HydraConnect’s HSS-2 is an 8×8 HDMI matrix processor along with an 8-in/16-out analog audio matrix. It also incorporates Consumer Electronic Control (CEC) functions. Depending on your geek cred, “hydra” either conjures images of Greek mythology or the marvel universe. A hydra was a mythical poisonous creature possessing many heads guarding the entrance to the underworld, and when one of its heads was cut off, two more took its place.
So the hydra is the perfect analogy for troubleshooting HDMI distribution issues; you frequently encounter multiple problems, and solving one often causes another to spring up. For this reason, many have been reticent to embrace HDMI distribution. While component cable isn’t as sexy, it’s time-tested, bulletproof and affordable. But with the analog sunset complete, there are increasing cases where HD over component is no longer viable.
HydraConnect’s HSS-2 is an 8×8 HDMI matrix processor along with an 8-in/16-out analog audio matrix. It also incorporates Consumer Electronic Control (CEC) functions, allowing component control via HDMI only; without any IR, IP or serial connections. Another of the HSS-2’s tricks is its certification for integration into Control4 systems. (HydraConnect recently added support for Crestron, RTI, and iRule as well.)
The HSS-2’s front panel resembles a rack-fan system, featuring two large fans, a single LED, and a HyraConnect logo. The unit is meant to be racked away in an equipment room where the perpetually flashing blue LED and fairly noisy fans won’t be a bother. The back features the necessary HDMI and RCA ins-and-outs–well spaced–along with a detachable power cord and LAN connection.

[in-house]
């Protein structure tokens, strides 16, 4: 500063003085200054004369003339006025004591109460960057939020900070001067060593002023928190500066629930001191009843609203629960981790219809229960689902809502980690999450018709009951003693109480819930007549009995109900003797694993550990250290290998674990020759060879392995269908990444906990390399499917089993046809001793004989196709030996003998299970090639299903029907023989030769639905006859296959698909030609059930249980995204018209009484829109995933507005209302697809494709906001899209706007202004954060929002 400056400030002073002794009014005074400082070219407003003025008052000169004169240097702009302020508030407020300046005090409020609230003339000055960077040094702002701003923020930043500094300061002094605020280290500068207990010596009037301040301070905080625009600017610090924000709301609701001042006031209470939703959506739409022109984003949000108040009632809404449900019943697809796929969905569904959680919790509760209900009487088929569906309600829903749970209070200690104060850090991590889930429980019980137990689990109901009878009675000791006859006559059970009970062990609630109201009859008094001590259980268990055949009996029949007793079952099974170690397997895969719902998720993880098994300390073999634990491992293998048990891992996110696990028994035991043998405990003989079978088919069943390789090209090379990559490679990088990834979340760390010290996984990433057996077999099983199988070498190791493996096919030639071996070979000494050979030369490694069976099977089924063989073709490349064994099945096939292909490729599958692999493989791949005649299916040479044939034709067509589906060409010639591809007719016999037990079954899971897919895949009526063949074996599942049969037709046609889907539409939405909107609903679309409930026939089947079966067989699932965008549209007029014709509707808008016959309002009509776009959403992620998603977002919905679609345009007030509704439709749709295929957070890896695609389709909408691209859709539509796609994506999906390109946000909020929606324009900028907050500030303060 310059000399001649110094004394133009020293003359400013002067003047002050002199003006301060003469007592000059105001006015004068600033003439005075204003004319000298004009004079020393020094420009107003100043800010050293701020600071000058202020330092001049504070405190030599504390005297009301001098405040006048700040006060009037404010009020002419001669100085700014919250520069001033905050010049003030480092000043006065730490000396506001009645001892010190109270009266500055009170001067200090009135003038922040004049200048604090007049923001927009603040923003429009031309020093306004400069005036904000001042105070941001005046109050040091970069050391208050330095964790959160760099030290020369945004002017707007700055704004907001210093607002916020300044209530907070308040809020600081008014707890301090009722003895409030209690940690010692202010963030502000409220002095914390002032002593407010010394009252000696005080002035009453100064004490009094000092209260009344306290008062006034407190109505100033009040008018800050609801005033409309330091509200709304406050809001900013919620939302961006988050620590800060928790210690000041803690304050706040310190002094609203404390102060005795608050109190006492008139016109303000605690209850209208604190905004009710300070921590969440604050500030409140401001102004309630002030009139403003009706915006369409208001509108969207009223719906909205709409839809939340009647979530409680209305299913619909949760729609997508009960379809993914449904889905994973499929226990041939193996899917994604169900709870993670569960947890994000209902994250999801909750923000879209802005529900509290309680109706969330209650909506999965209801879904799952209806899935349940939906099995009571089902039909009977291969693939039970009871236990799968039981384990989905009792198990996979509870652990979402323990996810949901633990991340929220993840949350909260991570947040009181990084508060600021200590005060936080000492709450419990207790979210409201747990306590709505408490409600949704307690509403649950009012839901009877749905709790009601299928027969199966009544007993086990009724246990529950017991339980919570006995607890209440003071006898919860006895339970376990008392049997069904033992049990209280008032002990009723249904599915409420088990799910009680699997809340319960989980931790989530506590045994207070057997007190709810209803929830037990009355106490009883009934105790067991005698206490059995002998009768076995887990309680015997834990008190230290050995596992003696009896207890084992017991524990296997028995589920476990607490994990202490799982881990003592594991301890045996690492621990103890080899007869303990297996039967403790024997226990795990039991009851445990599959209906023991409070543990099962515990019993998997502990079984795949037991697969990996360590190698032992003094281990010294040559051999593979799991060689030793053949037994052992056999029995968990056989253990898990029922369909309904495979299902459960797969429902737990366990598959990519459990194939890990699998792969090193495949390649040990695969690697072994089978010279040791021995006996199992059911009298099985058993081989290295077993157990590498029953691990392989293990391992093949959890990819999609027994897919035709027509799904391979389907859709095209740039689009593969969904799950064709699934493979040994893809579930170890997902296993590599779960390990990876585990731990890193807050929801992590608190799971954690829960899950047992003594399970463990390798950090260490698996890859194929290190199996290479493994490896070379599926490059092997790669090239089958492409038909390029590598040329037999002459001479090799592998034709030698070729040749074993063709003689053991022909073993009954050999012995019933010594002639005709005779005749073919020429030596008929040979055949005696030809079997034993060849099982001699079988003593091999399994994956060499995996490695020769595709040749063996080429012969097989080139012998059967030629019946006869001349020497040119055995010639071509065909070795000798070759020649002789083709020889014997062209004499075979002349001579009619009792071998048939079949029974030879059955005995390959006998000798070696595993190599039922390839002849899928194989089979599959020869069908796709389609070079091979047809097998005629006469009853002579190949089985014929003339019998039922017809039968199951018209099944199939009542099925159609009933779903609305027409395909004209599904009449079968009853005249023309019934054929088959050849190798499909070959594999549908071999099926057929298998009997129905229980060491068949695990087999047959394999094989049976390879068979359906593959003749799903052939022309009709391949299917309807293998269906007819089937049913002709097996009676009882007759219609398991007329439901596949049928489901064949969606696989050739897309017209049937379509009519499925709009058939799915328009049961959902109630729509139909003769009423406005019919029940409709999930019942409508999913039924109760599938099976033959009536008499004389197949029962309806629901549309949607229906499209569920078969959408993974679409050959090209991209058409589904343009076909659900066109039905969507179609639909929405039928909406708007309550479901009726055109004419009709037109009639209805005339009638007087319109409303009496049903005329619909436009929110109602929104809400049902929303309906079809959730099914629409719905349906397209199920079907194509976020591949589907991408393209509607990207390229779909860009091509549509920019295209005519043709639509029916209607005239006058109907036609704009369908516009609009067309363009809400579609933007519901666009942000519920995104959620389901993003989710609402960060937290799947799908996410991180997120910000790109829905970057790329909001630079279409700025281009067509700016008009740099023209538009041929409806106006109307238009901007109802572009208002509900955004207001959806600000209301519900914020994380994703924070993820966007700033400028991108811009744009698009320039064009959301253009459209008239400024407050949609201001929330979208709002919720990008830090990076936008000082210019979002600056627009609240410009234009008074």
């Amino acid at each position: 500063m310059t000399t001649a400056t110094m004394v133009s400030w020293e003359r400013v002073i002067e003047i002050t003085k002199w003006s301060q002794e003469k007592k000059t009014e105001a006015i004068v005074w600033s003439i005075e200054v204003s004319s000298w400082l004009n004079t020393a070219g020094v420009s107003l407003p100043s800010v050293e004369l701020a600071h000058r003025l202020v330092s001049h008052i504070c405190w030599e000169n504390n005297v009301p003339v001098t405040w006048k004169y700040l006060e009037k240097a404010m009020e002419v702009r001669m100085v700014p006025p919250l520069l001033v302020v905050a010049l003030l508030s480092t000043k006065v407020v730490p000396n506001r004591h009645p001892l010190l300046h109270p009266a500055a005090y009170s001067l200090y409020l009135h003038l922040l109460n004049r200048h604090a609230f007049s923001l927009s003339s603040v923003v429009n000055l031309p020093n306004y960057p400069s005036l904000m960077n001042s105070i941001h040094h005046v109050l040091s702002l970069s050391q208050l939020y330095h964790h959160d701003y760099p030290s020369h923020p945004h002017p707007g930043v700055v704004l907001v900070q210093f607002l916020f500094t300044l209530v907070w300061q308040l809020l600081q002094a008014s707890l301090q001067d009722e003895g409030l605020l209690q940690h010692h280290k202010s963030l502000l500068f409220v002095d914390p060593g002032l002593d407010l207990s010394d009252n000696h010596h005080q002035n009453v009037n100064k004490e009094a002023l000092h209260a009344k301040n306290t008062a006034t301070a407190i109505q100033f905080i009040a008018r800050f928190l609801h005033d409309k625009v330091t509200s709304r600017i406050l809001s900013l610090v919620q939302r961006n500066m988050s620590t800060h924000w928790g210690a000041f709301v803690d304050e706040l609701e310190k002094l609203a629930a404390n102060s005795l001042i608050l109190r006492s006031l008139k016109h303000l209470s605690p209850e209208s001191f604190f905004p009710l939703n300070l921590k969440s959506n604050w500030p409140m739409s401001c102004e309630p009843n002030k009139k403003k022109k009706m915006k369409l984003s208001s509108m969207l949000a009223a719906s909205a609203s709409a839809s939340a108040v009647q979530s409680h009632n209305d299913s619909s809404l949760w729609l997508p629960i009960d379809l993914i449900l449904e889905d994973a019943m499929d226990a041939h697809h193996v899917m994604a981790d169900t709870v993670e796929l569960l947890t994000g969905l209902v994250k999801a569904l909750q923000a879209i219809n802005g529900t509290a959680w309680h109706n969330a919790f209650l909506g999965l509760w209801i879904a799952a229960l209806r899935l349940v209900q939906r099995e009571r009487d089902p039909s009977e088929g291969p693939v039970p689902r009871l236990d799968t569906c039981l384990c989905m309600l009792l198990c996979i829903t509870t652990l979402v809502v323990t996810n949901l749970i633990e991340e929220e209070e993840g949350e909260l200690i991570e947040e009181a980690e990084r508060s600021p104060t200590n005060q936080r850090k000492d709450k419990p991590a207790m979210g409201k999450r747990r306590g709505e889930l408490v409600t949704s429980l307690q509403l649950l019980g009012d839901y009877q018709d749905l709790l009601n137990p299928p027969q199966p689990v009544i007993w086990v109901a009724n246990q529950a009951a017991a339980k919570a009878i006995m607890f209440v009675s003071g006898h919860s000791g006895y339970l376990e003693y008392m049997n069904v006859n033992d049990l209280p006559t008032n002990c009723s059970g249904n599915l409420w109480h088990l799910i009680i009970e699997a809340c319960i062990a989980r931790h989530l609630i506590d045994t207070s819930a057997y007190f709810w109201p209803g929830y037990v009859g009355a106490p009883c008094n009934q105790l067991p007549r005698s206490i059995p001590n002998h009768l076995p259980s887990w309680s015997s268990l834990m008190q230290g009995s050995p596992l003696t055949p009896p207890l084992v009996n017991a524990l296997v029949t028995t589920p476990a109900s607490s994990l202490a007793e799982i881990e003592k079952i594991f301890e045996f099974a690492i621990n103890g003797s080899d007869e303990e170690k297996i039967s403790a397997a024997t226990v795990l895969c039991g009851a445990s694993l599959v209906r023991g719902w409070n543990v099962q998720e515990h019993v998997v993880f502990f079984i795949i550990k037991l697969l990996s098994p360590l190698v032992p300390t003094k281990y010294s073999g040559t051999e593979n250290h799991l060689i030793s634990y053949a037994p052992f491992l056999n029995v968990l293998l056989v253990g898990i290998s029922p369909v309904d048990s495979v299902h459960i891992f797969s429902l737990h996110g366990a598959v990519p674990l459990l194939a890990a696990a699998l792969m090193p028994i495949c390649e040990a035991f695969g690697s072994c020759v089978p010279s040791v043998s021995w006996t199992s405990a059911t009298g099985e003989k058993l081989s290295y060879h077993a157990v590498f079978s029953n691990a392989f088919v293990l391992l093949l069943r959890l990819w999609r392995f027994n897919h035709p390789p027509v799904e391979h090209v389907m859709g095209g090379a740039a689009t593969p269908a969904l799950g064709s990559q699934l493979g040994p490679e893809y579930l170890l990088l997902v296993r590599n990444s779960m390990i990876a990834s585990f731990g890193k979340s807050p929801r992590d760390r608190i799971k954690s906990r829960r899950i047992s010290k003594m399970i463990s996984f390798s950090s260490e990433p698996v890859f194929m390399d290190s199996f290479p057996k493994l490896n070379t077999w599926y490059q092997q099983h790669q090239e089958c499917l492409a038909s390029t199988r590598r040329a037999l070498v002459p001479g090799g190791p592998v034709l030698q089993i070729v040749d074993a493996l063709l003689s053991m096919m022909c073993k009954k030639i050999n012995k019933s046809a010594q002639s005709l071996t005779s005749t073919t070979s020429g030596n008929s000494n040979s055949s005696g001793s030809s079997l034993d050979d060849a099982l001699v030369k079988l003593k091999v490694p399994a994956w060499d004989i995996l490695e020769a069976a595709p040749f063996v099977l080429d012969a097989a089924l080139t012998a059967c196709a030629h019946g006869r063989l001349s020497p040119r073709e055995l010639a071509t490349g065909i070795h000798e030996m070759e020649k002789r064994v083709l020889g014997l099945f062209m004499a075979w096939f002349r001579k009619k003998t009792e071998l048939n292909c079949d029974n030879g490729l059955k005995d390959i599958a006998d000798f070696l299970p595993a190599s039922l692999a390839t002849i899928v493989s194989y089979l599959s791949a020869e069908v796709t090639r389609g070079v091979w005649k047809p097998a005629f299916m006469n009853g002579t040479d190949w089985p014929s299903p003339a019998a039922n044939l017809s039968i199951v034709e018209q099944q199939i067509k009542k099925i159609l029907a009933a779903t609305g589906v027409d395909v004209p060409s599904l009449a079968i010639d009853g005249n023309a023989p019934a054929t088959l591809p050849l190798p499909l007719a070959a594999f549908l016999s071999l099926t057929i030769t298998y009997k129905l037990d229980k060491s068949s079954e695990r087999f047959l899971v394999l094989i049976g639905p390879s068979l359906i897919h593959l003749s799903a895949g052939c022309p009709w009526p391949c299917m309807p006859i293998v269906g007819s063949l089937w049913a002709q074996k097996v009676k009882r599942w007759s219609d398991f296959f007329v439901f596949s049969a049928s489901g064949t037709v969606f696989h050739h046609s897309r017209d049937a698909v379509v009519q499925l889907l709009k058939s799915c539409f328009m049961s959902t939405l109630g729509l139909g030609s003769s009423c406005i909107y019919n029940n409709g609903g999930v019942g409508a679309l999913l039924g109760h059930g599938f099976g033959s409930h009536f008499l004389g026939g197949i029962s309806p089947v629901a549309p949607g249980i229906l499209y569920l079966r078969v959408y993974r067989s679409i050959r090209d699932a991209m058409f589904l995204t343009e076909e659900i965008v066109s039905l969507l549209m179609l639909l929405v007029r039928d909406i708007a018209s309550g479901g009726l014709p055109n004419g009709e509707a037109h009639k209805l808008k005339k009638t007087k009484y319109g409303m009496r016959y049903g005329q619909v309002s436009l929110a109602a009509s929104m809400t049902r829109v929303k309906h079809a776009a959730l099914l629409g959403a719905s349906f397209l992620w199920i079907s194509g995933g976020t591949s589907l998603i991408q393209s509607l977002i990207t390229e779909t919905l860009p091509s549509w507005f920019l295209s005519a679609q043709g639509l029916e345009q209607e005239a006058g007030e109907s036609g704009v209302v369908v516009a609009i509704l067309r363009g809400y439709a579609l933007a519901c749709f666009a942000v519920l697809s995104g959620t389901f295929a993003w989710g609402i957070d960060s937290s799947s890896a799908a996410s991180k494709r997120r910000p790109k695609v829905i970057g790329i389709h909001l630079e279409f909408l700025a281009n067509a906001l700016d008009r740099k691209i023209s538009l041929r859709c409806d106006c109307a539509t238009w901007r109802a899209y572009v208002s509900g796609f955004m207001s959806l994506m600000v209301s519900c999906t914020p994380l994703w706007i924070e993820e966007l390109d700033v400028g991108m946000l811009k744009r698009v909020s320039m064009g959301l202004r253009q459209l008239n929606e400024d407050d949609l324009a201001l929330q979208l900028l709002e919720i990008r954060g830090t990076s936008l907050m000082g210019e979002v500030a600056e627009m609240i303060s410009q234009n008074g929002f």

I installed the HSS-2 at my custom install showroom, replacing our existing component video distribution system. I connected three HD video sources–DirecTV, Kaleidescape, and a 3D Blu-ray player–to six HD displays from a variety of manufacturers including Sony, Sharp, Samsung, and Runco. Four of the systems included surround receivers. (I did not utilize the audio distribution portion.) Two displays connected directly via HDMI cabling, and I used HydraConnect’s HEXT-21a HDMI extenders for the other four. These extenders utilize HDBaseT technology for transmission up to 100 meters over a single Cat-5/6 cable. One particularly nice feature of the extenders is that they require a power supply at the send location only, not behind the TV. HydraConnect also supplied the HEXT-MT rackmounting system that holds up to six of the sending units, for a cleaner install. The company’s new HSS- 3 unit is identical to the HSS-2 but incorporates eight of the HDBaseT sending units into the unit along with two traditional HDMI outputs for local connection.
After installation, you begin the “commissioning” process where all sources and displays are turned on and playing content. Logging into the HSS-2’s IP web browser starts the discovery and authentication process, during which the system identifies the components and then examines the capabilities of each source and display, automatically generating all EDID and HDCP key management. The whole process takes about five minutes and once it finishes, the HSS-2 knows the limitations of each component–which can handle 3D, which audio and video formats are supported, etc.